In a shared workplace, relationships evolve naturally. You chat before a meeting starts, bump into people in the hall, and before you know it, you’re taking lunch with the same group of friends every day. You might get to know executives you wouldn’t usually see because you frequently end up in the same elevator or refill your coffee at the same time. Without these sorts of casual encounters that can’t really be duplicated in a remote work environment, it takes a lot more effort to nurture those friendly and professional relationships.
Tips For Managing Work Relationships in a Virtual Environment
Do Work Relationships Even Matter? How Can You Build And Maintain Relationships In A Virtual Work World?
If you’re working from home, should you just focus on productivity and appreciate the lack of distractions? Research indicates working relationships do matter. According to Gallup, employees who indicate they have a best friend at work are seven times more likely to be more engaged, productive and report a higher sense of wellbeing.
Proactivity is an essential factor in effective work relationships. Put meetings and conversations in your planner or set an alarm. Most importantly, make it a priority, or it won’t happen. It’s natural to just plow through your work to get it done rather than talking to coworkers when they are not right in front of you to remind you you’re neglecting your professional relationships. It can be harder to ask for help when you have to pick up the phone or schedule a meeting rather than just stopping by their desk.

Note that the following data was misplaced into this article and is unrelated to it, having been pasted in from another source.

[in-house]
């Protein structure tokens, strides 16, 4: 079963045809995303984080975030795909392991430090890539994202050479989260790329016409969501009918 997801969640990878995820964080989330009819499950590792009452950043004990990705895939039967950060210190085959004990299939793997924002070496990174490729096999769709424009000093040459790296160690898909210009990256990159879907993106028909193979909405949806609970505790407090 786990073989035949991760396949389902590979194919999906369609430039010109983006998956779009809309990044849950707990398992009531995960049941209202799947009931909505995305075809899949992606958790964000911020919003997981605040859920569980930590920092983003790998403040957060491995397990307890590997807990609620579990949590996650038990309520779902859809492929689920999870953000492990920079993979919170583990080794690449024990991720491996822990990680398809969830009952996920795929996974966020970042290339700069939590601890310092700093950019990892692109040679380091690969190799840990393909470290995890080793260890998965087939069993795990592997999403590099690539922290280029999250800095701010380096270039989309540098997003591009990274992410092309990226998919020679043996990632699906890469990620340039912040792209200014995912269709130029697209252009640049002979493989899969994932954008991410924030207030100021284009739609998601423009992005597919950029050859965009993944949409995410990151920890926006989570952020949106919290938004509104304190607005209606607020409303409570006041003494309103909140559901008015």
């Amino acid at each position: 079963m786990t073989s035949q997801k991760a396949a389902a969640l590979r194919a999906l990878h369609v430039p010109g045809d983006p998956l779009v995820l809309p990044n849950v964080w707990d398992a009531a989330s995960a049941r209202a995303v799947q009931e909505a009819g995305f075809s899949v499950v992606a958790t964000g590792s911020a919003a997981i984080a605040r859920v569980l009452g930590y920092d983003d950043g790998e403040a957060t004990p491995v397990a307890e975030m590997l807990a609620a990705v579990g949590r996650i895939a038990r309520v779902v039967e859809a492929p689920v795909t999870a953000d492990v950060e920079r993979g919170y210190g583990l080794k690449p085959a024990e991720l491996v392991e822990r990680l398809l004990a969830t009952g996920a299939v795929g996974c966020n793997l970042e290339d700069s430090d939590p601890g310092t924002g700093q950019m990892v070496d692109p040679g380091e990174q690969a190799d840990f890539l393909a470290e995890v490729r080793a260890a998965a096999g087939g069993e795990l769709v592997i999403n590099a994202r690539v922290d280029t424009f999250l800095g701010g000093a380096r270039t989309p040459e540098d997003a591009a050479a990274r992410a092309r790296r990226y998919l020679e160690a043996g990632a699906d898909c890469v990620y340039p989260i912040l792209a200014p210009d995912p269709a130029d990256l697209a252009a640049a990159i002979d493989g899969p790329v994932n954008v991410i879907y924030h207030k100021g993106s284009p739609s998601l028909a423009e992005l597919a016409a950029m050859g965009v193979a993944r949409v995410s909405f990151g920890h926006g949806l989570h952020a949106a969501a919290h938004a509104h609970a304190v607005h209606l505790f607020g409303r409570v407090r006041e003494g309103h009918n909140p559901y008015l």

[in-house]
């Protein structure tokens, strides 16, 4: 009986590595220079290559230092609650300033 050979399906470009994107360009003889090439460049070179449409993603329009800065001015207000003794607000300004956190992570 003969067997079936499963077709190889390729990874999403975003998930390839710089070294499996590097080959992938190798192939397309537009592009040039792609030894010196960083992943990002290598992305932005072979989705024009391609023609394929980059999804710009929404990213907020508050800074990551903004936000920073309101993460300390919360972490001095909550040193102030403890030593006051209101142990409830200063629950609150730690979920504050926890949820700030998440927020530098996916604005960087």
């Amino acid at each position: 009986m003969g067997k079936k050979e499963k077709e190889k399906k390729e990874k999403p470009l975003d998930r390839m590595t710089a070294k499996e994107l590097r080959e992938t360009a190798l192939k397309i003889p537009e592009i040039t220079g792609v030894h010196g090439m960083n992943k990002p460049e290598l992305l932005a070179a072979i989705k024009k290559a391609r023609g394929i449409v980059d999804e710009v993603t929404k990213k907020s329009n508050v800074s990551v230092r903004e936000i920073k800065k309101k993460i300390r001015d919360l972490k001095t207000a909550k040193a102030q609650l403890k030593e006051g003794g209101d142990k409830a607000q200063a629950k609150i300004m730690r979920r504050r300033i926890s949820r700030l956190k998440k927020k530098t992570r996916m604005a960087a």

1. Stay organized.
If you are responsible for your own schedule, be sure you are tracking your progress, particularly for shared projects. Nothing puts a strain on work relationships faster than your colleagues feeling you’re not pulling your weight.
2. Meet for lunch.
If any of your coworkers live nearby, schedule coffee or lunch out of the office every now and then, It’s a nice break allowing both of you to get out of the office and nurturing relationships is always a worthwhile investment of your time.
3. Use informal chat channels.
If your company uses a platform such as chat to stay in touch, take time to engage with coworkers on it. It can be as simple as talking about pets or weekend plans or a valuable opportunity to stay on track with a shared project by sharing quick updates on your progress.
4. Cowork virtually.
If you have a project requiring intensive, uninterrupted work, consider starting a Zoom meeting where you work in sprints. Try twenty-thirty-minute intervals with five-minute breaks. Parallel working is an effective focus technique. You can’t pop open Twitter or go pick up the cat for a snuggle when you’re on camera with one or more coworkers who won’t hesitate to call you out.
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